On difficult market days, in can be helpful to take a longer view. In the "Off the Charts" segment of Mad Money Tuesday night, Jim Cramer checked in with Carolyn Boroden, who runs the FibonnacciQueen.com website and contributes to RealMoney.com.

Boroden called the recent rally in Tesla (TSLA) back in April, by focusing on the electric car maker's weekly chart instead of its daily one. By doing so, she was able to identify key Fibonacci ratios for the stock's price that told her things were going to turn around. (Fibonacci was the Italian mathematician who observed a series of ratios that repeatedly appear in nature from snail shells to pine cones, and which surprisingly enough hold true in the stock market as well.)

Cramer and Boroden started their latest discussion by looking at a weekly chart of CVS (CVS) , the drugstore operator.

First it seems pretty clear that CVS bottomed not too long ago at its long-term floor of support around $60. This floor represented a cluster of three Fibonacci price relationships, including the 161.8% extension of a prior swing. Once your Fibonacci ratios go above 100%, they're called extensions and Boroden notes that many moves tend to terminate at these extension levels. So there is reason to believe that the bottom early last month will be a lasting one. As long as CVS shares holds above that $60 level, Boroden remains confident, although she suggests waiting for a pullback before actually buying. Boroden sees a series of Fibonacci levels that could represent some resistance: $75, $77, $80, $85, but says it's conceivable that CVS could go all the way to $128 before it runs out of steam.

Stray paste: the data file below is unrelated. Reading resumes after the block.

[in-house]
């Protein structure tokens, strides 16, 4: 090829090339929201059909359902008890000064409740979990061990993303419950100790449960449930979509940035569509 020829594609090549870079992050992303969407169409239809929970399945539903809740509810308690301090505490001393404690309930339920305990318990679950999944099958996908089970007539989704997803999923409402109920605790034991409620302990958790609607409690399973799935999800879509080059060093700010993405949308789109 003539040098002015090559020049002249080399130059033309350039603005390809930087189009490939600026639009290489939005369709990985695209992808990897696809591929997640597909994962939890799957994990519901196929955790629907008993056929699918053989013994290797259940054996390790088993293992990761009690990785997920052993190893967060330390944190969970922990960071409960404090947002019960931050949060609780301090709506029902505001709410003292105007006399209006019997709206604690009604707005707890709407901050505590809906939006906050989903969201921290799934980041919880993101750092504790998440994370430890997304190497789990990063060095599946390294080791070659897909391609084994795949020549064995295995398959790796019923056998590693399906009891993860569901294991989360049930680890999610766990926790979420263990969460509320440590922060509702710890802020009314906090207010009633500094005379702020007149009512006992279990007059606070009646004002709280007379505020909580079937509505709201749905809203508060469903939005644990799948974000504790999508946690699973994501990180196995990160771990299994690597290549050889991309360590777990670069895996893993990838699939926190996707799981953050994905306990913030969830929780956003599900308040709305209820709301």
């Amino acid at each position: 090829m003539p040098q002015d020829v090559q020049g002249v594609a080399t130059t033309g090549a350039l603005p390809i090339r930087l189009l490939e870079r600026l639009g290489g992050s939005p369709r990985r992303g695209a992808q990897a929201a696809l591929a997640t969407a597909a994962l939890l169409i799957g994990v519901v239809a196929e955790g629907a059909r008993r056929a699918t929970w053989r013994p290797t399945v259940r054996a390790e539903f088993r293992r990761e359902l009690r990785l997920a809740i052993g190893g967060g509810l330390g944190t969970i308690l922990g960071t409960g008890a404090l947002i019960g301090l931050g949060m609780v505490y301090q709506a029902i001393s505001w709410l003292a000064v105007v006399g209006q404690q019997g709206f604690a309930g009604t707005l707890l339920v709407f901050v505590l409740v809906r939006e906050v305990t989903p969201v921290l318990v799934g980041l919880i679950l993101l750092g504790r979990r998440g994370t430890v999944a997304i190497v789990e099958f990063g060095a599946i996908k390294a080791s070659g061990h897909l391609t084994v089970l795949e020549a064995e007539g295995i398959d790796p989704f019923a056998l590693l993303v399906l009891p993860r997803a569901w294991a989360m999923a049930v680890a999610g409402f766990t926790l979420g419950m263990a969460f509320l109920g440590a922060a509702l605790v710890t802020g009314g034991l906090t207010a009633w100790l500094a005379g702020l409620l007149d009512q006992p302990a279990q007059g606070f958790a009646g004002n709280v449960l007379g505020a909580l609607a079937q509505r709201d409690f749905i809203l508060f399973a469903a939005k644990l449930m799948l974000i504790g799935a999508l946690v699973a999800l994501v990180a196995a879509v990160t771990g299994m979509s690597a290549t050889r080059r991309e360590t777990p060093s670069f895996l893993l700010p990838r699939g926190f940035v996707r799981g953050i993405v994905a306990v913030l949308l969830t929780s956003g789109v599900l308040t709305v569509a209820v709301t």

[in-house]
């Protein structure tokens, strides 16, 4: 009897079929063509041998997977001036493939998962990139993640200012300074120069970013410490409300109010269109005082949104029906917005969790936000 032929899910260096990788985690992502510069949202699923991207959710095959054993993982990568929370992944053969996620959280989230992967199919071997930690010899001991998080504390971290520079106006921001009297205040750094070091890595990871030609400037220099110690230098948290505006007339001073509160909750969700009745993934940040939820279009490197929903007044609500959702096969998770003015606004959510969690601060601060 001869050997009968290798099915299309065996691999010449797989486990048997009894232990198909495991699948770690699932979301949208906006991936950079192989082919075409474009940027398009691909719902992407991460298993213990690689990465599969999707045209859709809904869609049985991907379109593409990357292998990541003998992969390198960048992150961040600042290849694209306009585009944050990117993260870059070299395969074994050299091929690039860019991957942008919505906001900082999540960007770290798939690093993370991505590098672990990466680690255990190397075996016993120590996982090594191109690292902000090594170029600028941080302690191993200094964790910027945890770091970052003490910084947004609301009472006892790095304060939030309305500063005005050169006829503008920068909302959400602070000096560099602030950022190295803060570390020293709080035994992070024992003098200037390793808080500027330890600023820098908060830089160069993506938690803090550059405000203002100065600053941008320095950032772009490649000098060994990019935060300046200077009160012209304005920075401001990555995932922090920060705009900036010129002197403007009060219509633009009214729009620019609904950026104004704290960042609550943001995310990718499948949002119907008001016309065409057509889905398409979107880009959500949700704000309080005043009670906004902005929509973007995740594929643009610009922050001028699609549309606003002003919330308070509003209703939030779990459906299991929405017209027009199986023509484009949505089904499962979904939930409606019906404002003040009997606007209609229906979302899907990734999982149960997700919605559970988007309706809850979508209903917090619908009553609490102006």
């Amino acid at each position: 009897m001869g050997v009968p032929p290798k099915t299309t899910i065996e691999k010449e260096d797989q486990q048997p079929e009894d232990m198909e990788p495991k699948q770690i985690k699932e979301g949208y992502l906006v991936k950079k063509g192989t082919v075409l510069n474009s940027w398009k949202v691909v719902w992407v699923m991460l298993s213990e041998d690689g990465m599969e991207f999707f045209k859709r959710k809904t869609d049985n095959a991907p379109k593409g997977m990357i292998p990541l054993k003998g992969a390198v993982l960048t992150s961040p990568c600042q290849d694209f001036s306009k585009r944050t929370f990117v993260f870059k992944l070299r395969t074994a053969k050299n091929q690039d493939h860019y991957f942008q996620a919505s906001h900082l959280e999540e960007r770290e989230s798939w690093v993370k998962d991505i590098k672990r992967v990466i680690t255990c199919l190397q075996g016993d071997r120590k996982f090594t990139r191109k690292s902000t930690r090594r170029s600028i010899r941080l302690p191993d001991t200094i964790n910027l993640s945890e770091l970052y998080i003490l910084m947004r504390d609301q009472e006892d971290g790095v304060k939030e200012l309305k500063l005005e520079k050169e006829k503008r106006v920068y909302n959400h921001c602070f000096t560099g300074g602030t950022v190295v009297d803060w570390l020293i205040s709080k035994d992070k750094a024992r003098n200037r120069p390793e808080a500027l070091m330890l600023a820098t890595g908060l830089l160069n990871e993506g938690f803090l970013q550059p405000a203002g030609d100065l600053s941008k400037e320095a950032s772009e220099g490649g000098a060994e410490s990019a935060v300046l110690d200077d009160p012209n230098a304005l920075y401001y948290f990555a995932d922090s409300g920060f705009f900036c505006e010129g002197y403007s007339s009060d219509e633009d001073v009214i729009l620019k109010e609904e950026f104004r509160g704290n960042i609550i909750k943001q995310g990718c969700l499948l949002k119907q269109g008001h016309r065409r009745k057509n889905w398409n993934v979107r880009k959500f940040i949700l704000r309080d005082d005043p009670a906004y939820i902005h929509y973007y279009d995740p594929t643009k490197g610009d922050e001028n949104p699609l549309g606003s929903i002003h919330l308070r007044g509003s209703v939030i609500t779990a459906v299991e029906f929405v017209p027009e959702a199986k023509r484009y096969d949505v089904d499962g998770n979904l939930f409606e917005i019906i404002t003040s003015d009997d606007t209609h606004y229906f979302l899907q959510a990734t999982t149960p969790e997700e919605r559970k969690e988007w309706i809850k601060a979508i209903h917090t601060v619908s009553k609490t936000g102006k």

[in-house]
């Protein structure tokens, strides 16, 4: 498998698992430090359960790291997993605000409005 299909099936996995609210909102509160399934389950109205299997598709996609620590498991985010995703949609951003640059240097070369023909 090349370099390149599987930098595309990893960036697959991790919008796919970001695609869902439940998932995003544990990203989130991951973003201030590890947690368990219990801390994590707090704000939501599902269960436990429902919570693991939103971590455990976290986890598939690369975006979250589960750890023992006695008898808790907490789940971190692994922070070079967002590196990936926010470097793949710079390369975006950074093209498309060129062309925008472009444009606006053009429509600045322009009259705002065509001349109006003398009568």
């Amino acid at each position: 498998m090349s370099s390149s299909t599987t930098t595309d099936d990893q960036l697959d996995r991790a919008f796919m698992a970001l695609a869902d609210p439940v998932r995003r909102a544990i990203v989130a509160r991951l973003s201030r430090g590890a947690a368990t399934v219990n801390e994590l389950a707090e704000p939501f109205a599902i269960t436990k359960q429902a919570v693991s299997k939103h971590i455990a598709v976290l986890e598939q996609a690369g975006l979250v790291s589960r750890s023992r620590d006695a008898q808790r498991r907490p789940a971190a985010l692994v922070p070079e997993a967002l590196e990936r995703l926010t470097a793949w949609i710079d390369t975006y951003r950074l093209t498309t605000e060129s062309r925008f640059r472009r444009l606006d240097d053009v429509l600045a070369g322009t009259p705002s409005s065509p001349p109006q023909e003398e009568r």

In the case of Walgreens Boots (WBA) , another drug store operator, shares are still languishing near their lows.

However, with Walgreens trading at $64, Boroden says the stock has a floor of support thanks to a cluster of Fibonacci price relationships running from $59 to $61. She says it won't take much upside for Walgreens to start taking off. With just a bit more of a counter-trend rally, she thinks the minimum upside target is around the $75 to $78 area. If the recent low turns out to be a more important bottom, then Boroden could see Walgreens going to $107 before it hits a 127.2% Fibonacci extension that would likely put a stop to the move.

Finally, Cramer and Boroden looked at the weekly chart of Citigroup (C) . Boroden says that she just found a cluster of at least seven Fibonacci price relationships around the $64 to $65 level and that could prove to be a powerful floor of support.

At the same time, if the stock can get some bounce here, she thinks it could easily shoot up to $72 at a minimum. And if Citi can clear the $72 hurdle, she predicts it will be smooth sailing to the next ceiling of resistance at $84. But in order for this move to happen, the stock needs to hold above that $64 to $65 floor. Otherwise, Boroden's going to throw in the towel.

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